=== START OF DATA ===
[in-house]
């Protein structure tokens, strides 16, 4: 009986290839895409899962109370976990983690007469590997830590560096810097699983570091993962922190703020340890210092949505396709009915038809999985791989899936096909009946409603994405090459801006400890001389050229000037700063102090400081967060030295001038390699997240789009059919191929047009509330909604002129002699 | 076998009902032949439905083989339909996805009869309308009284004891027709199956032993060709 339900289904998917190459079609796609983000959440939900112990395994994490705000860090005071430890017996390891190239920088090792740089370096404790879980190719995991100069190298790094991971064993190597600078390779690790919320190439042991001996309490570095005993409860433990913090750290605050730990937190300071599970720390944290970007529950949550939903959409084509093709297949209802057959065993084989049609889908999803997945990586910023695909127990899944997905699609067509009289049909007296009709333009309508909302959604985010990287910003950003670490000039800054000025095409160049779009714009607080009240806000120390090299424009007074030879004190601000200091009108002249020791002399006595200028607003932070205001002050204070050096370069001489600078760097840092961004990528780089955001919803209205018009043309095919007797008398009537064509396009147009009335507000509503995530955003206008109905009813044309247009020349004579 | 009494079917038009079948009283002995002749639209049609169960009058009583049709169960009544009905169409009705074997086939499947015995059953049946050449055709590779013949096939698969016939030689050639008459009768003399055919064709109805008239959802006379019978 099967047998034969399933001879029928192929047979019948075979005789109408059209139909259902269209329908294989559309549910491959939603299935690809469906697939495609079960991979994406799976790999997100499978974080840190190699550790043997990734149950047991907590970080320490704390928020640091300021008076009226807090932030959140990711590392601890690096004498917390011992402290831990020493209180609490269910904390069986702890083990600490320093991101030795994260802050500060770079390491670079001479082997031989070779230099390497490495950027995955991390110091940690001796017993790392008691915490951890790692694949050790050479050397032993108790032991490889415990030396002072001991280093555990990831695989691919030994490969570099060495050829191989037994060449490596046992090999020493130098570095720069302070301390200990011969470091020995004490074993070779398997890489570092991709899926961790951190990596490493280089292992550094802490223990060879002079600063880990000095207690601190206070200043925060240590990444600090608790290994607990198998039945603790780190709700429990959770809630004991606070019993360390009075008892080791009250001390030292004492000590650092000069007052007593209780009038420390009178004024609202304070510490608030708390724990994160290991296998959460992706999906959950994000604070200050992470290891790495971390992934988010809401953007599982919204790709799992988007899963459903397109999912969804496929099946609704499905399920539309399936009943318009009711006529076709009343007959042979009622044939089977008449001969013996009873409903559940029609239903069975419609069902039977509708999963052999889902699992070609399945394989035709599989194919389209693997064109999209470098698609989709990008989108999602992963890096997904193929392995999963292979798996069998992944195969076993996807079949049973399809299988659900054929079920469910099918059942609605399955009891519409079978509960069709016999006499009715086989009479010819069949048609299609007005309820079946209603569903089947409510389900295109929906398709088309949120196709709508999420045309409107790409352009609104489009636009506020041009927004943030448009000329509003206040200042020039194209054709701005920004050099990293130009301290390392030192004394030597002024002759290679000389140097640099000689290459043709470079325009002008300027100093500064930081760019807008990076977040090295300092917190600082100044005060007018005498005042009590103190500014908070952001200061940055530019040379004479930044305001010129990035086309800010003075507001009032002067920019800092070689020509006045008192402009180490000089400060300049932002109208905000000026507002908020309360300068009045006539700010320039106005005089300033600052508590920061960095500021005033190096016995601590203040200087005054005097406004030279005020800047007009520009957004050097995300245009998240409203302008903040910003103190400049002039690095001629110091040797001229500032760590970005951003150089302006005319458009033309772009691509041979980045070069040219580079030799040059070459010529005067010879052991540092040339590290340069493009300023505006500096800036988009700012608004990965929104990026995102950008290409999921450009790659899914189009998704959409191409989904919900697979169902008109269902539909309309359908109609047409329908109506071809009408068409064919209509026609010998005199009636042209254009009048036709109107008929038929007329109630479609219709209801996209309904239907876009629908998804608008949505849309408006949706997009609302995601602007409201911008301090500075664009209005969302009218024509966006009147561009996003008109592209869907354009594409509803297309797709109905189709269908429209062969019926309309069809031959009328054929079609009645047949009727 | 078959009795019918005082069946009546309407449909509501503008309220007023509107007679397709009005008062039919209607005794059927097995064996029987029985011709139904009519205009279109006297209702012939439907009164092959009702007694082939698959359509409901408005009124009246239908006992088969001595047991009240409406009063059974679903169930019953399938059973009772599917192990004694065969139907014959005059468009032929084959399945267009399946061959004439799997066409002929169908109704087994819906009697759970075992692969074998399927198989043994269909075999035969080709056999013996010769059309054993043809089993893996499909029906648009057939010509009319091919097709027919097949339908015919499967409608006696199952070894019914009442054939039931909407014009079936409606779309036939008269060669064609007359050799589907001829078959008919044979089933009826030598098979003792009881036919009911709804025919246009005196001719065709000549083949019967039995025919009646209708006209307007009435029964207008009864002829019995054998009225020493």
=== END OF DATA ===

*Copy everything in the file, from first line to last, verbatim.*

[in-house]
């Protein structure tokens, strides 16, 4: 009986290839895409899962109370976990983690007469590997830590560096810097699983570091993962922190703020340890210092949505396709009915038809999985791989899936096909009946409603994405090459801006400890001389050229000037700063102090400081967060030295001038390699997240789009059919191929047009509330909604002129002699 | 076998009902032949439905083989339909996805009869309308009284004891027709199956032993060709 339900289904998917190459079609796609983000959440939900112990395994994490705000860090005071430890017996390891190239920088090792740089370096404790879980190719995991100069190298790094991971064993190597600078390779690790919320190439042991001996309490570095005993409860433990913090750290605050730990937190300071599970720390944290970007529950949550939903959409084509093709297949209802057959065993084989049609889908999803997945990586910023695909127990899944997905699609067509009289049909007296009709333009309508909302959604985010990287910003950003670490000039800054000025095409160049779009714009607080009240806000120390090299424009007074030879004190601000200091009108002249020791002399006595200028607003932070205001002050204070050096370069001489600078760097840092961004990528780089955001919803209205018009043309095919007797008398009537064509396009147009009335507000509503995530955003206008109905009813044309247009020349004579 | 009494079917038009079948009283002995002749639209049609169960009058009583049709169960009544009905169409009705074997086939499947015995059953049946050449055709590779013949096939698969016939030689050639008459009768003399055919064709109805008239959802006379019978 099967047998034969399933001879029928192929047979019948075979005789109408059209139909259902269209329908294989559309549910491959939603299935690809469906697939495609079960991979994406799976790999997100499978974080840190190699550790043997990734149950047991907590970080320490704390928020640091300021008076009226807090932030959140990711590392601890690096004498917390011992402290831990020493209180609490269910904390069986702890083990600490320093991101030795994260802050500060770079390491670079001479082997031989070779230099390497490495950027995955991390110091940690001796017993790392008691915490951890790692694949050790050479050397032993108790032991490889415990030396002072001991280093555990990831695989691919030994490969570099060495050829191989037994060449490596046992090999020493130098570095720069302070301390200990011969470091020995004490074993070779398997890489570092991709899926961790951190990596490493280089292992550094802490223990060879002079600063880990000095207690601190206070200043925060240590990444600090608790290994607990198998039945603790780190709700429990959770809630004991606070019993360390009075008892080791009250001390030292004492000590650092000069007052007593209780009038420390009178004024609202304070510490608030708390724990994160290991296998959460992706999906959950994000604070200050992470290891790495971390992934988010809401953007599982919204790709799992988007899963459903397109999912969804496929099946609704499905399920539309399936009943318009009711006529076709009343007959042979009622044939089977008449001969013996009873409903559940029609239903069975419609069902039977509708999963052999889902699992070609399945394989035709599989194919389209693997064109999209470098698609989709990008989108999602992963890096997904193929392995999963292979798996069998992944195969076993996807079949049973399809299988659900054929079920469910099918059942609605399955009891519409079978509960069709016999006499009715086989009479010819069949048609299609007005309820079946209603569903089947409510389900295109929906398709088309949120196709709508999420045309409107790409352009609104489009636009506020041009927004943030448009000329509003206040200042020039194209054709701005920004050099990293130009301290390392030192004394030597002024002759290679000389140097640099000689290459043709470079325009002008300027100093500064930081760019807008990076977040090295300092917190600082100044005060007018005498005042009590103190500014908070952001200061940055530019040379004479930044305001010129990035086309800010003075507001009032002067920019800092070689020509006045008192402009180490000089400060300049932002109208905000000026507002908020309360300068009045006539700010320039106005005089300033600052508590920061960095500021005033190096016995601590203040200087005054005097406004030279005020800047007009520009957004050097995300245009998240409203302008903040910003103190400049002039690095001629110091040797001229500032760590970005951003150089302006005319458009033309772009691509041979980045070069040219580079030799040059070459010529005067010879052991540092040339590290340069493009300023505006500096800036988009700012608004990965929104990026995102950008290409999921450009790659899914189009998704959409191409989904919900697979169902008109269902539909309309359908109609047409329908109506071809009408068409064919209509026609010998005199009636042209254009009048036709109107008929038929007329109630479609219709209801996209309904239907876009629908998804608008949505849309408006949706997009609302995601602007409201911008301090500075664009209005969302009218024509966006009147561009996003008109592209869907354009594409509803297309797709109905189709269908429209062969019926309309069809031959009328054929079609009645047949009727 | 078959009795019918005082069946009546309407449909509501503008309220007023509107007679397709009005008062039919209607005794059927097995064996029987029985011709139904009519205009279109006297209702012939439907009164092959009702007694082939698959359509409901408005009124009246239908006992088969001595047991009240409406009063059974679903169930019953399938059973009772599917192990004694065969139907014959005059468009032929084959399945267009399946061959004439799997066409002929169908109704087994819906009697759970075992692969074998399927198989043994269909075999035969080709056999013996010769059309054993043809089993893996499909029906648009057939010509009319091919097709027919097949339908015919499967409608006696199952070894019914009442054939039931909407014009079936409606779309036939008269060669064609007359050799589907001829078959008919044979089933009826030598098979003792009881036919009911709804025919246009005196001719065709000549083949019967039995025919009646209708006209307007009435029964207008009864002829019995054998009225020493």